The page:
Monday, May 14, 2018

The New Dark Ages

Last week I noticed an article that certain schools were starting to discontinued the use of "face" clocks in their classrooms, because some of their students could only interpret digital readouts. 

Sign of the times, I suppose.  But then I got to thinking about the arguments that are being had in some districts about the teaching of cursive writing at all, or the use of hand written calculations or formulas instead of calculators.

Again, a minor point - one would argue that if one can write in block letters one need not write in cursive.  But with the growth of typing as a medium, the same argument could be made - probably will be made - within my lifetime.

Such things are probably all within the the context of the timeline of civilization - after all, blacksmithing used to be the only way to get forged metal and leather working was the plastic manufacture of its day - but it also betrays an increasingly disturbing trend, at least to my way of thinking.  We used to put skills aside for technology; now we are putting aside the basic means of the transfer of knowledge.

One of the great advances from semi-permanent to permanent societies (besides that whole "farming" thing) was the development of the ability to maintain and understand knowledge in the form of records.  Suddenly a person did not have to remember everything; it could be record for posterity and recovered via reading it.

But we are moving backwards in this, it seems.  Oh, not visibly - after all, digital clocks do exist and people do still write.  But ask yourself:  where is the growth of knowledge now?  In means that are transferable without technology such as books, written records, and the like?  Or in visual and written forms that are completely reliant on technology to make them possible?  Which is all fine, of course - until the technology fails or is wrenched away.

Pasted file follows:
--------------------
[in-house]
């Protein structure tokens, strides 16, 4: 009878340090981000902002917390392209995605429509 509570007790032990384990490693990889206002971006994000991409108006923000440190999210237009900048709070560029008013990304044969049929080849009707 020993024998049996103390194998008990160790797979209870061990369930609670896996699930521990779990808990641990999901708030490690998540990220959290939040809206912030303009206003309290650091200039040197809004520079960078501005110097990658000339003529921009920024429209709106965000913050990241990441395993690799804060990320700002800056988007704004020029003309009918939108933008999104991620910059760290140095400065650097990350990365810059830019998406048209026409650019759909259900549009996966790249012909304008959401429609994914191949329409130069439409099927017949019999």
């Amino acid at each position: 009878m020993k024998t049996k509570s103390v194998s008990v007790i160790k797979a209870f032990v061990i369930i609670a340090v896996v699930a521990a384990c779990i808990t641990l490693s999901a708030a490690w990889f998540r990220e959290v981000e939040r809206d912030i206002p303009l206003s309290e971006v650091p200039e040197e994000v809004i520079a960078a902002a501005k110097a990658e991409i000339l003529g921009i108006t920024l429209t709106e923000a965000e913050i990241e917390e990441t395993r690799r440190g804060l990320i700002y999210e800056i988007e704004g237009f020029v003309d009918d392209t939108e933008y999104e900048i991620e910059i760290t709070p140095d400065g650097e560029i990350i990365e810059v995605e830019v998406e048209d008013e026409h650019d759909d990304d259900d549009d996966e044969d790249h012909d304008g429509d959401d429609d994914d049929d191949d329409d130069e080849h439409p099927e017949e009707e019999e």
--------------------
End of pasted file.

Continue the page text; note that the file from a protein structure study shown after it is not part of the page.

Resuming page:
In my nightmares, I see a society surrounded by knowledge but with the people unable to read or write to access it, screens of darkness with no letters on them and digital clocks that only ever show the time as blank even as the sun sinks into the evening.  A people starving for knowledge that is locked away as solidly as if it was behind iron bars and concrete walls.

There is a new Dark Age coming - maybe not quite yet, but coming fast.  I check the time on my hand winding, Roman numeral bearing watch.  The sunset is not yet, but will be here soon.


  1. So in the near future, us oldsters could use cursive writing as a secret code. :)

  2. Our time is coming, Reverend Paul. We need only be patient.

  3. Used to be that you could be judged by your penmanship. Sloppy writing was indicative of a sloppy mind, or so the old nickel went. And yet, some of history’s top scientists and academics were renowned for their horrible writing. Today some professionals seem to take pride in sloppy writing - doctors and engineers are the worst. There are times at work where I take solace in my writing and slow down, focus the mind, form the letters, and use writing as a form of stress relief.

  4. Glen, I firmly believe that in this age the act of writing by hand is as novel and rebellious as any other manual art in a word of technology. It is exactly what you say: my brain races ahead of my ability to write, which forces me to slow down; I have to take time to make things legible (always a challenge for me) instead of just hastening through. It is a very great form of stress relief cleverly disguised as a thing we once were taught.

    And penmanship really does reveal a great deal about a person. With keyboards, we lose that ability to instantly see into another's soul.


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